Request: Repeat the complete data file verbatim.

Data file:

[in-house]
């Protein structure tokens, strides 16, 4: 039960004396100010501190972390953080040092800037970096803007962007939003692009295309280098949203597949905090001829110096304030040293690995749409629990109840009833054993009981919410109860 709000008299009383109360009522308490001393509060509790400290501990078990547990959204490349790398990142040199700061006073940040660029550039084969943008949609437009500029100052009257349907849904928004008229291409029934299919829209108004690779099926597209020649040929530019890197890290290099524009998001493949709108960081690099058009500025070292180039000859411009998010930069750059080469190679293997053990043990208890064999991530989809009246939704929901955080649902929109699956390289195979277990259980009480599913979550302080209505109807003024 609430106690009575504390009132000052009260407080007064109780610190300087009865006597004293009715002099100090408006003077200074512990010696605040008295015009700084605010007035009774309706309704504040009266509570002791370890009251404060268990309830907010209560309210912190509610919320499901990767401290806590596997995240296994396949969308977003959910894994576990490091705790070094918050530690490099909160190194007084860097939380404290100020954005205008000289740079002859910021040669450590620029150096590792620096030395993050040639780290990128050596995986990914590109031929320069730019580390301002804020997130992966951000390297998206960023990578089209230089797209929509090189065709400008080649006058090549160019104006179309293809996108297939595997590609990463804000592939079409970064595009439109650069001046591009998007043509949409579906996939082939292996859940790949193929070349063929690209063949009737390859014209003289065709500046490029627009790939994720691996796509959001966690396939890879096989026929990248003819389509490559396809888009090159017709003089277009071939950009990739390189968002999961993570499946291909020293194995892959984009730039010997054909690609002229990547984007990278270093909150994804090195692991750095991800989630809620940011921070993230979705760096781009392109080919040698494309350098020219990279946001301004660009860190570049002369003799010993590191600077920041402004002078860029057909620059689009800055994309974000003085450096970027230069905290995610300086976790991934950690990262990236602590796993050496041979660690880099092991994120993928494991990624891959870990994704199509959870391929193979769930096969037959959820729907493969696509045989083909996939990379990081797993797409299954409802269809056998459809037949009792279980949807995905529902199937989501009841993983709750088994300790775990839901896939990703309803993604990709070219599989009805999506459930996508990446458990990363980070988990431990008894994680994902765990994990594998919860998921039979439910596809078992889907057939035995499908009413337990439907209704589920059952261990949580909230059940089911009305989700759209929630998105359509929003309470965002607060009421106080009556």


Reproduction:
[in-house]
């Protein structure tokens, strides 16, 4: 039960004396100010501190972390953080040092800037970096803007962007939003692009295309280098949203597949905090001829110096304030040293690995749409629990109840009833054993009981919410109860 709000008299009383109360009522308490001393509060509790400290501990078990547990959204490349790398990142040199700061006073940040660029550039084969943008949609437009500029100052009257349907849904928004008229291409029934299919829209108004690779099926597209020649040929530019890197890290290099524009998001493949709108960081690099058009500025070292180039000859411009998010930069750059080469190679293997053990043990208890064999991530989809009246939704929901955080649902929109699956390289195979277990259980009480599913979550302080209505109807003024 609430106690009575504390009132000052009260407080007064109780610190300087009865006597004293009715002099100090408006003077200074512990010696605040008295015009700084605010007035009774309706309704504040009266509570002791370890009251404060268990309830907010209560309210912190509610919320499901990767401290806590596997995240296994396949969308977003959910894994576990490091705790070094918050530690490099909160190194007084860097939380404290100020954005205008000289740079002859910021040669450590620029150096590792620096030395993050040639780290990128050596995986990914590109031929320069730019580390301002804020997130992966951000390297998206960023990578089209230089797209929509090189065709400008080649006058090549160019104006179309293809996108297939595997590609990463804000592939079409970064595009439109650069001046591009998007043509949409579906996939082939292996859940790949193929070349063929690209063949009737390859014209003289065709500046490029627009790939994720691996796509959001966690396939890879096989026929990248003819389509490559396809888009090159017709003089277009071939950009990739390189968002999961993570499946291909020293194995892959984009730039010997054909690609002229990547984007990278270093909150994804090195692991750095991800989630809620940011921070993230979705760096781009392109080919040698494309350098020219990279946001301004660009860190570049002369003799010993590191600077920041402004002078860029057909620059689009800055994309974000003085450096970027230069905290995610300086976790991934950690990262990236602590796993050496041979660690880099092991994120993928494991990624891959870990994704199509959870391929193979769930096969037959959820729907493969696509045989083909996939990379990081797993797409299954409802269809056998459809037949009792279980949807995905529902199937989501009841993983709750088994300790775990839901896939990703309803993604990709070219599989009805999506459930996508990446458990990363980070988990431990008894994680994902765990994990594998919860998921039979439910596809078992889907057939035995499908009413337990439907209704589920059952261990949580909230059940089911009305989700759209929630998105359509929003309470965002607060009421106080009556």